Supporters of the ruling are celebrating the decision, approved after days of contentious debate, as a compromise: LGBT inclusion without violating conscience. An earlier, stronger resolution would have added same-sex marriage liturgy to the Book of Common Prayer, effectively adopting a new theology.

“This was really a pastoral solution,” said Bishop Lawrence Provenzano of Long Island, N.Y., who helped write the resolution, calling it “one that was mindful of trying to hold on to everybody.”

But not everybody agrees.

Before the convention, a group of bishops, predominantly from Latin American dioceses, issued a statement opposing the use of same-sex marriage rites. The group said it forces traditional Episcopalians “to accept social and cultural practices that have no Biblical basis in Christian worship.” —Kiley Crossland

Human Rights Campaign/YouTube Human Rights Campaign/YouTube The Human Rights Campaign projected a message onto the Presidential Palace in Helsinki during the Trump-Putin summit meeting.

Unnecessary pressure

LGBT activists this week used the Trump-Putin summit in Helsinki to draw attention to reported human rights abuses against gay and bisexual men in the Russian republic of Chechnya. America’s largest LGBT advocacy group, the Human Rights Campaign, projected scrolling messages onto the Presidential Palace in Helsinki on Sunday, such as: “Trump and Putin: Stop the crimes against humanity in Chechnya. … The whole world is watching. Silence is deadly.”

U.S. President Donald Trump has not spoken publicly about the reported abuses, but American government officials have been far from silent. After reports surfaced in early 2017 that Russian officials had detained, beaten, and tortured 100 gay men in Chechnya, killing as many as 20, the U.S. House of Representatives unanimously passed a resolution condemning the persecution.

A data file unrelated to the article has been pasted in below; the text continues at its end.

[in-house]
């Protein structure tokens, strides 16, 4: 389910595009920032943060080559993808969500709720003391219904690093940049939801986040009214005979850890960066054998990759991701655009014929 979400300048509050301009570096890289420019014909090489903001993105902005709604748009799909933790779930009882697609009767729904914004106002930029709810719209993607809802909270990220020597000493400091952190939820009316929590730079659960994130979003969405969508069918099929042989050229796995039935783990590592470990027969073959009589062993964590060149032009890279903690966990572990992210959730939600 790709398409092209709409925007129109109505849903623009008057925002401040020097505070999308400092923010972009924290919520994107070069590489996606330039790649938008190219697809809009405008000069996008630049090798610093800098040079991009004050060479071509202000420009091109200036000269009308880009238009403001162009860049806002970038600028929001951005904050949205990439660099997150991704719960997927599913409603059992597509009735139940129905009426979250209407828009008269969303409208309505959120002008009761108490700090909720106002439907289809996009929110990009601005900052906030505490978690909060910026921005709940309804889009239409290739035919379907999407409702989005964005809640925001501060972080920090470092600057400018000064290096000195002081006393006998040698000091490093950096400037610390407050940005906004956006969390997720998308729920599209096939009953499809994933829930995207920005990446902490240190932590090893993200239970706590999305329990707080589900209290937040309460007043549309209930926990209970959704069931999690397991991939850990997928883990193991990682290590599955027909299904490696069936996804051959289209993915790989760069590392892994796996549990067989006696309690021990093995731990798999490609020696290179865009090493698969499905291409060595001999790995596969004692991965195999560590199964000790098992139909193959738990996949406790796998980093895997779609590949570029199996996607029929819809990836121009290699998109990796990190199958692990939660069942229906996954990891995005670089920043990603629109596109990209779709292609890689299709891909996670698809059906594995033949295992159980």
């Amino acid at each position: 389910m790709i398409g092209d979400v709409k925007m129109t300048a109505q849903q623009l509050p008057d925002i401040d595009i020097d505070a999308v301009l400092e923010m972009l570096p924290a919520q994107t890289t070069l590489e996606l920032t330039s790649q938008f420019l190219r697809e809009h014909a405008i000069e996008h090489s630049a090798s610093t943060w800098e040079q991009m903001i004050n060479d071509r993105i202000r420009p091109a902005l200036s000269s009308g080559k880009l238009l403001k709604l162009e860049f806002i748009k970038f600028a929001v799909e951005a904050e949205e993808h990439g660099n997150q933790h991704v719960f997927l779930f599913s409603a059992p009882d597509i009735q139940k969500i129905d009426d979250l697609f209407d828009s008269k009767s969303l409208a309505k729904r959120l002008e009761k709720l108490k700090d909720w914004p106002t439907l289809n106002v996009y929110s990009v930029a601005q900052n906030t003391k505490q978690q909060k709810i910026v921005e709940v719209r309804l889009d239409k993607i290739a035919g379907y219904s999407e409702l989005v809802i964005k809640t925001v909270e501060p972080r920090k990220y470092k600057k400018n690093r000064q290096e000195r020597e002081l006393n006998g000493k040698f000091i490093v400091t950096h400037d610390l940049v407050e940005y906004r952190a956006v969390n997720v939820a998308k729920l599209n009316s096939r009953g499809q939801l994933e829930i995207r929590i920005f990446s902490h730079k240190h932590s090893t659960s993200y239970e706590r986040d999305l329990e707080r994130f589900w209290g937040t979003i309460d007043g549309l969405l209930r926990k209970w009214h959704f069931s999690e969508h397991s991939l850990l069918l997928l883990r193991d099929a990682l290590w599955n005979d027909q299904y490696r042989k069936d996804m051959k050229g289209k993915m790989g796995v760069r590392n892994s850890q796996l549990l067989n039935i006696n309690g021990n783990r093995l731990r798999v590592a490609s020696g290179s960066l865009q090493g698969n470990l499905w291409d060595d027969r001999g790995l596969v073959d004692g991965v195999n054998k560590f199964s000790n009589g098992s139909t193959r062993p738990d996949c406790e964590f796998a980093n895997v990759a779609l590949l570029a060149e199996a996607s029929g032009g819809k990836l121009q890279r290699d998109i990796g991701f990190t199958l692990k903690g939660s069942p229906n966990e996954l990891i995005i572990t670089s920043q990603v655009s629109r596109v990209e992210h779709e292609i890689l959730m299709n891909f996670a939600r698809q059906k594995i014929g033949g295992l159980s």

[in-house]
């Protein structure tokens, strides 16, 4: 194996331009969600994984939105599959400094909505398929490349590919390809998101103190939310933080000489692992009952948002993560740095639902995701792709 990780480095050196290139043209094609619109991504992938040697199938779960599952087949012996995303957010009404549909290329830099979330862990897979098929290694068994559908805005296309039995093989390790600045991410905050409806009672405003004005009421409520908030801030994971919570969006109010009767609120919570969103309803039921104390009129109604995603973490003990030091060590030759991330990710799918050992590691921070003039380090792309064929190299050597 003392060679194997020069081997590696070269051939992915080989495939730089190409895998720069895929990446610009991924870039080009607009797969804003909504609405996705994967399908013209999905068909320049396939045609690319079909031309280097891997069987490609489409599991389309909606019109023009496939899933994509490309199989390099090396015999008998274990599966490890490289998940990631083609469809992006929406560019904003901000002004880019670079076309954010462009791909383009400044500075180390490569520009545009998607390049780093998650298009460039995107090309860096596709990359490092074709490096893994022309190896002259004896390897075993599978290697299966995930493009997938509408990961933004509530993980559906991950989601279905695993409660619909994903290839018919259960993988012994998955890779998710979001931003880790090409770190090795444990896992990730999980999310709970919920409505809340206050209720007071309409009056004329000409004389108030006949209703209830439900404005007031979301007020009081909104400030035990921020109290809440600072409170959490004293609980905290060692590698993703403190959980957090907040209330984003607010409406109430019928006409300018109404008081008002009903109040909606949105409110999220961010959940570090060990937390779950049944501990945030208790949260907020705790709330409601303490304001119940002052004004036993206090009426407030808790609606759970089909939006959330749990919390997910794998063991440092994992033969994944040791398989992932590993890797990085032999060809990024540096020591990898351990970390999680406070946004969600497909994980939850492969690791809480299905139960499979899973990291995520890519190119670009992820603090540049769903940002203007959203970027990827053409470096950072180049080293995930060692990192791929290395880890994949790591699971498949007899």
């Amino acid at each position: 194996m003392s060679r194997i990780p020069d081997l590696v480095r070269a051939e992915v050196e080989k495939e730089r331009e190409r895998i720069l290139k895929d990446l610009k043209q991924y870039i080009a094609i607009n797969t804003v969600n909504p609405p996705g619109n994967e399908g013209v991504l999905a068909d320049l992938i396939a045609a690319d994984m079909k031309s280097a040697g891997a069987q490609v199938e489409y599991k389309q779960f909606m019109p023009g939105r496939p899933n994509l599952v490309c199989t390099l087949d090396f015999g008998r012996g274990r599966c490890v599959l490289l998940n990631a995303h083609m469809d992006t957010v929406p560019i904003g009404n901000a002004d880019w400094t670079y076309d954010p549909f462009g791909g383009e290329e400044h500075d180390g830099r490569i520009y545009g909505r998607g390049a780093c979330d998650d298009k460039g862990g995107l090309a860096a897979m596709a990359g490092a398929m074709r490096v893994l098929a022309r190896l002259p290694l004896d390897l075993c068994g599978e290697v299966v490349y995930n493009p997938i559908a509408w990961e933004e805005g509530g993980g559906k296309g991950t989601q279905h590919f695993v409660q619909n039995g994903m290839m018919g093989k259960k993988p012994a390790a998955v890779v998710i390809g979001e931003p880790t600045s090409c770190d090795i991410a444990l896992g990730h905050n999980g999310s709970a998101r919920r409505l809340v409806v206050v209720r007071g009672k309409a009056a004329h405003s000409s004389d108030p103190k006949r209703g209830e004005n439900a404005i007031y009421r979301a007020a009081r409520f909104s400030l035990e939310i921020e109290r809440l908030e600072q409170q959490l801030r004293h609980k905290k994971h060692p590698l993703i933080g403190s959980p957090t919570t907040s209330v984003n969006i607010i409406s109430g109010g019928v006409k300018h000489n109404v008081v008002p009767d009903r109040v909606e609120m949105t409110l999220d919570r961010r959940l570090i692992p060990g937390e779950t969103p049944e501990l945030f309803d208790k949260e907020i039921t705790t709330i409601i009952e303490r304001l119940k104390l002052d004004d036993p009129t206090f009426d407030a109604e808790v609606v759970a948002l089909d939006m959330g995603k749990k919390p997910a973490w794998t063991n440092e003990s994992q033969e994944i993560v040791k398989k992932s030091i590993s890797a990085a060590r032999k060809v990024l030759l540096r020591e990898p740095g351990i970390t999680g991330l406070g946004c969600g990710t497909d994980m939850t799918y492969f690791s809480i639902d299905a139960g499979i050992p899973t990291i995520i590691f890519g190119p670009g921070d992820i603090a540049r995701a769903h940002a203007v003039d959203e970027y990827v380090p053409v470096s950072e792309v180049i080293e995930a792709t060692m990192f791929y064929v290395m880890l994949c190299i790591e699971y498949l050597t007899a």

U.S. Ambassador to the UN Nikki Haley also released a statement calling the kidnapping, torture, and murder of people based on their sexual orientation a violation of human rights that could not be ignored, and urging Chechen authorities to prosecute and prevent further abuses. “We are against all forms of discrimination, including against people based on sexual orientation,” Haley said. “When left unchecked, discrimination and human rights abuses can lead to destabilization and conflict.” —K.C

Women shifting on same-sex marriage

Americans are continuing a rapid shift toward support of same-sex marriage. A Fox News poll earlier this month found 54 percent of registered voters favored same-sex marriage, up from 48 percent just three years ago. The 2018 rates are nearly the reverse of the same poll 15 years ago: In 2003, 32 percent were in favor and 58 percent opposed.

The shift in the last three years is due to women changing their opinion. Since 2015, support for same-sex marriage among women has grown by 14 percentage points, while support among men is down 2 points, leaving a 19-point gender gap. —K.C.

Romania recognizes same-sex marriage

Romania’s Constitutional Court ruled this week that the country must recognize the marriage of a gay Romanian-American couple, giving the American residency rights. The ruling ends a six-year legal battle that went all the way up to the Court of Justice of the European Union.

Last month, the European court ruled that all EU countries—even those, like Romania, that define marriage as the union of one man and one woman—must recognize same-sex spouses. Critics argue the ruling threatens the sovereignty of EU member states and will likely end in the redefinition of marriage for all EU citizens. —K.C.

Laura Finch

Laura is a graduate of the World Journalism Institute's mid-career course.